Freud’s Legacy Freud benefitted psychology, giving us ideas about: the impact of childhood on adulthood, human irrationality, sexuality, evil, defenses, anxiety, and the tension between our biological selves and our socialized/civilized selves. Freud gave us specific concepts we still use often, such as ego, projection, regression, rationalization, dream interpretation, inferiority “complex,” oral fixation, sibling rivalry, and Freudian slips. Not bad for someone writing over 100 years ago with no technology for seeing inside the brain.
Developing a Healthy, Genuine Human Personality Maslow: Becoming a self- actualized person Rogers: Growing, in a social environment of: Genuineness Acceptance Empathy Assessing the self Evaluating Humanistic Theories: What about Evil? Too much individualism?
In the 1960’s, some psychologists began to reject: the dehumanizing ideas in Behaviorism, and the dysfunctional view of people in Psychodynamic thought. Maslow and Rogers sought to offer a “third force” in psychology: The Humanistic Perspective. They studied healthy people rather than people with mental health problems. Humanism: focusing on the conditions that support healthy personal growth. Humanistic Theories of Personality Carl Rogers Abraham Maslow
Maslow: The Self-Actualizing Person In Maslow’s view, people are motivated to keep moving up a hierarchy of needs, growing beyond getting basic needs met. In this ideal state, a personality includes being self-aware, self- accepting, open, ethical, spontaneous, loving caring, focusing on a greater mission than social acceptance. At the top of this hierarchy are self-actualization, fulfilling one’s potential, and self-transcendence.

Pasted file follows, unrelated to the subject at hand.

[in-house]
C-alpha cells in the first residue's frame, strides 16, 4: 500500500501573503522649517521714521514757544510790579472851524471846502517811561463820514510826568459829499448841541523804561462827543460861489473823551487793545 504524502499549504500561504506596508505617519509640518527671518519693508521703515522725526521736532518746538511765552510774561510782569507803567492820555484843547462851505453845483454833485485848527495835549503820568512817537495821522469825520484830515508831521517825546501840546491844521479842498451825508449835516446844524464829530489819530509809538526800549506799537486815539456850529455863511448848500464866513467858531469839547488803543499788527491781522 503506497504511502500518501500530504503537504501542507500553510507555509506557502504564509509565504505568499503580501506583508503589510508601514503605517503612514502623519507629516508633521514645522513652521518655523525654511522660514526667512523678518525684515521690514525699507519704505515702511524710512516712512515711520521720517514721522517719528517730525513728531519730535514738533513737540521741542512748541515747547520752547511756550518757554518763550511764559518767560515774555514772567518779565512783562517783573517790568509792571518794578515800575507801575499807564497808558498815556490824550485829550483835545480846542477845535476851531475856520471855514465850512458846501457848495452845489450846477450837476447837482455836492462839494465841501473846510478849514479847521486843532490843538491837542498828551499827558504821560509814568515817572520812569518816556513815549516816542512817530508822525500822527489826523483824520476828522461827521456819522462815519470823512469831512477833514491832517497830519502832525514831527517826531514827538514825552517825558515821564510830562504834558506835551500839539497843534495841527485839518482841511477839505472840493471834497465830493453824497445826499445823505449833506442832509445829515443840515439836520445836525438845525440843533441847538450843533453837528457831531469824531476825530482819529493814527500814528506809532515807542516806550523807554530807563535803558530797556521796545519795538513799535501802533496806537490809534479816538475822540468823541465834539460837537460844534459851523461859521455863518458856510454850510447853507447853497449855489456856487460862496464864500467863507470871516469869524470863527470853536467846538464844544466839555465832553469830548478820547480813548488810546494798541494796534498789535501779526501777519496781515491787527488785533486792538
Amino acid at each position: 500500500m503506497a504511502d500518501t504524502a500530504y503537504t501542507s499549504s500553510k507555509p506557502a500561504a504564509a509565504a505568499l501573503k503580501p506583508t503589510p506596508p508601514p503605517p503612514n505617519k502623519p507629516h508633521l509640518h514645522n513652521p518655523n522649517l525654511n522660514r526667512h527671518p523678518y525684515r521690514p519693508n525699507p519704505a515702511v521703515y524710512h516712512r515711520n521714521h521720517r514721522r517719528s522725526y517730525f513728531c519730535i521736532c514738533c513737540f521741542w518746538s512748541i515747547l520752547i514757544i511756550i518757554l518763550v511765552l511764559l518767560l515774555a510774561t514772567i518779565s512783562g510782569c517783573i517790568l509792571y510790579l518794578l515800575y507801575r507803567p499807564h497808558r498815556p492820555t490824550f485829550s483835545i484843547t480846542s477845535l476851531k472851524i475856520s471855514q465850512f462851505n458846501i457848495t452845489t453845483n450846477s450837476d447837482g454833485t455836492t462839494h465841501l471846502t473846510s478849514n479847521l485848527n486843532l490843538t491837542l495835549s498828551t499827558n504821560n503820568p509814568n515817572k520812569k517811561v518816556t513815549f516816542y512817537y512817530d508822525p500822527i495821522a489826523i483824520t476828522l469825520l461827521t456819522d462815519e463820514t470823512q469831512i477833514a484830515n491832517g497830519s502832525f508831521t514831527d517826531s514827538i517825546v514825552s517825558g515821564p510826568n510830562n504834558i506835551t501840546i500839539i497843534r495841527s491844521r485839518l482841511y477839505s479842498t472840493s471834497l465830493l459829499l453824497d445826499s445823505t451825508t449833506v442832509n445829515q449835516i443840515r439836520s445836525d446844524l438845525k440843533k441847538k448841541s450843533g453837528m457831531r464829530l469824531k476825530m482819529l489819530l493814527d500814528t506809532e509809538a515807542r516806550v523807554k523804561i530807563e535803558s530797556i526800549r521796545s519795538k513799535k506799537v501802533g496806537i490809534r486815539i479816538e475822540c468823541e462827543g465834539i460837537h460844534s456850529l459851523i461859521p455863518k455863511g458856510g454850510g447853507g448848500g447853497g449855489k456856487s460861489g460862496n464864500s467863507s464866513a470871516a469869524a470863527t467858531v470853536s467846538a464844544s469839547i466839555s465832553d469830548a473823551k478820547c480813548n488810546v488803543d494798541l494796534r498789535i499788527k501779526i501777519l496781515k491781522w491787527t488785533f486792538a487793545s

Rogers agreed that people have natural tendencies to grow, become healthy, and move toward self-actualization. Acceptance, a.k.a Unconditional Positive Regard: acknowledging feelings without passing judgment; Rogers’ Person-Centered Perspective Genuineness: Being honest, direct, not using a façade Empathy: tuning into the feelings of others, showing your efforts to understand, listening well The three conditions that facilitate growth (just as water, nutrients, and light facilitate the growth of a tree):
In the humanistic perspective, the core of personality is the self-concept, our sense of our nature and identity. People are happiest with a self-concept that matches their ideal self. Thus, it is important to ask people to describe themselves as they are and as they ideally would like to be. Assessing the Self in Humanistic Psychology: Ideal Self vs. Actual Self Questionnaires can be used, but some prefer open interview. Questions about actual self: How do you see yourself? What are you like? What do you value? What are you capable of? If the answers do not match the ideal, self- acceptance may be needed, not just self-change.
Some say Rogers did not appreciate the human capacity for evil. Rogers saw “evil” as a social phenomenon, not an individual trait: “When I look at the world I’m pessimistic, but when I look at people I am optimistic.” –Rogers Critiquing the Humanist Perspective What about evil? Humanist response: Self- acceptance is not the end; it then allows us to move on from defending our own needs to loving and caring for others.
Some say that the pursuit of self-concept, an accepting ideal self, and self- actualization encouraged not self-transcendence but self- indulgence, self-centeredness. Humanist response: The therapist using this approach should not encourage selfishness, and should keep in mind that that “positive regard” means “acceptance,” not “praise.” Critiquing the Humanist Perspective Too much self-centeredness?